Koll, Rebecca , Manchester, Steven .
Taxonomic Relationships of Early and Middle Permian Gigantopterid Seed Plants in Western Pangea.
Gigantopterids, a group of Permian seed plants known for their distinctive herringbone venation pattern, may hold significant biogeographic and paleoenvironmental information tied closely to their stratigraphic distribution. Previous studies have outlined morphology through leaf venation and gross architecture of individual genera or groups of related species or genera but fail to address large-scale systematic or stratigraphic patterns of the entire clade. This study uses a comprehensive, multidisciplinary approach to define genera based on a suite of morphologic characteristics and patterns of morphologic variation. With this approach it is then possible to evaluate broader questions concerning paleoecology of gigantopterid distribution and the processes in which these plants invest energy (leaf economic spectrum or LES). The present study reports the results of a taxonomic investigation into the relationships of the several North American gigantopterid genera. Paleobotanical specimens analyzed as part of this study were collected between 1909-2013 by the US Geological Survey and US National Museum of Natural History (USNM) from strata of the Witchita, Bowie, Clear Fork and Pease River Groups of north-central Texas. Initial analysis of the literature and USNM collections indicates that variations in venation and subtle aspects of leaf shape reveal greater diversity in the North American gigantopterids than is presently understood, requiring reassessment of their relationships. Current literature suggests there are six major North American gigantopterid genera, however, morphologic analysis of the USNM collection has indicated the possibility of a taxonomic overlap of two previously defined genera: Gigantopteridium americanum and Cathaysiopteris yochelsonii. After compilation of morphologic features, including second and third order venation structure with margin character; it is believed that these genera comprise a gigantopterium-morphogroup, likely one genus with several intermediate species. Observations from the 2013 Texas field season show evidence of sedimentologic and pedogenic conditions suggesting a correlation of gigantopterid distributional patterns with environmental conditions and depositional settings. A preliminary assessment of the stratigraphic distribution of the gigantopterid group has indicated the possibility that each morphogroup may have dominated a unique niche of space and time in the Permian landscape.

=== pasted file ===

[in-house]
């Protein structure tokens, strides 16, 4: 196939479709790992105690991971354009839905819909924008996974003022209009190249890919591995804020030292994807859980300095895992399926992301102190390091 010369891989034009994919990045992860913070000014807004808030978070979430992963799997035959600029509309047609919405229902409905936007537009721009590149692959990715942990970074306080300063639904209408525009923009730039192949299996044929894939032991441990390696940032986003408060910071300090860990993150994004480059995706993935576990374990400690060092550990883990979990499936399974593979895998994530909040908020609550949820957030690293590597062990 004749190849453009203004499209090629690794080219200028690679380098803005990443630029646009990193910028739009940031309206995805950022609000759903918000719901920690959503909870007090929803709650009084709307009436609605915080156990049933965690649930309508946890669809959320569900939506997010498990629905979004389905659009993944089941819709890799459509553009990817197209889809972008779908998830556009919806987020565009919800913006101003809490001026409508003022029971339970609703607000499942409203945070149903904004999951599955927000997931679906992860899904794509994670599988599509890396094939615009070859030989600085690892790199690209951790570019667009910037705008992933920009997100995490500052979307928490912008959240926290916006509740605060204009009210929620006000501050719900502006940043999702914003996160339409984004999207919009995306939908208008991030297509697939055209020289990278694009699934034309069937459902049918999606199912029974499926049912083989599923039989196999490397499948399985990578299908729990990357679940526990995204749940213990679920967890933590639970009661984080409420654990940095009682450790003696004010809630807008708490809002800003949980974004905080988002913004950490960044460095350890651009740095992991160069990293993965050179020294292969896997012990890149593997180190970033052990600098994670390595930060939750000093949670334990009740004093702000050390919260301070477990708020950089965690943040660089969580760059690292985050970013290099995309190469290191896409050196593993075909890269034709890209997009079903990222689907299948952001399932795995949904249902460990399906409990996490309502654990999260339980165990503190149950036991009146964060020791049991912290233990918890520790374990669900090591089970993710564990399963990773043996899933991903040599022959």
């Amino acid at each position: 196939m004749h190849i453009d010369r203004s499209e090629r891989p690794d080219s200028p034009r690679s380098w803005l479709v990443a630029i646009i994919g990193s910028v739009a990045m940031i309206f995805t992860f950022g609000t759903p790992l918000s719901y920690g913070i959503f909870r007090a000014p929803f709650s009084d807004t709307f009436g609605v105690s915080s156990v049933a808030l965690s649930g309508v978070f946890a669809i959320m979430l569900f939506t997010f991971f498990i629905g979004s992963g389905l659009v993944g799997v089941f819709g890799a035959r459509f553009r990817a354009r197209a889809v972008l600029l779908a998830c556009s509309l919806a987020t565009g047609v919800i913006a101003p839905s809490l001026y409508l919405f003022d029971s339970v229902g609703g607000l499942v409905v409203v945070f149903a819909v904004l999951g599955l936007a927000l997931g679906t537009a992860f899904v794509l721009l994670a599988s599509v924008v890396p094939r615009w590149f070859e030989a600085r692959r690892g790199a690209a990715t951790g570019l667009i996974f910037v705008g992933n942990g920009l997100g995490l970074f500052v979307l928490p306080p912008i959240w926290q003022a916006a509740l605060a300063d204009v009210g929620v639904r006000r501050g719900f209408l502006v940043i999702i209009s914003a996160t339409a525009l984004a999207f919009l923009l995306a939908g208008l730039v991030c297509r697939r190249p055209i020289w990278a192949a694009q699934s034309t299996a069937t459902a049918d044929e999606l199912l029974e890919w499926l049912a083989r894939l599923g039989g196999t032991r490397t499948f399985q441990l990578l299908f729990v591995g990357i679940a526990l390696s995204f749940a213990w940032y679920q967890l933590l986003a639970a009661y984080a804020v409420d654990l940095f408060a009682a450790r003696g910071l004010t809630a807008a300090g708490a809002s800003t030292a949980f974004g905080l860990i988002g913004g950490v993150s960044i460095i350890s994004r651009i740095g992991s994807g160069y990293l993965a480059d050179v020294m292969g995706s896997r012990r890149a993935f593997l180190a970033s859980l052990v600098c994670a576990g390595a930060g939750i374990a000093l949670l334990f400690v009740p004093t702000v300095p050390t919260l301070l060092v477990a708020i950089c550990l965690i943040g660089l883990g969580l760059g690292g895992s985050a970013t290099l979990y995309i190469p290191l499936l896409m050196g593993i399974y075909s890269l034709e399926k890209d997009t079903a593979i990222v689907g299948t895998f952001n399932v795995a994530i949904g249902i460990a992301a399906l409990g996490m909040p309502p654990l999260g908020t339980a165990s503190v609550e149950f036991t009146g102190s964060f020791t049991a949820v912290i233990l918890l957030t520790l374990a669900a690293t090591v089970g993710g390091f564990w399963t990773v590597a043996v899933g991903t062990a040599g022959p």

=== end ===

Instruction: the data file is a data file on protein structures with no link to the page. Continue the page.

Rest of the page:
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1 - University of Florida, Biology, Gainesville, FL, 32611, USA
2 - University of Florida, Florida Museum of Natural History, PO Box 117800, Gainesville, FL, 32611, USA
Western Equatorial Pangea.
Presentation Type: Oral Paper:Papers for Sections
Date: Monday, July 28th, 2014
Time: 9:15 AM
Candidate for Awards:Isabel Cookson Award,Maynard F. Moseley Award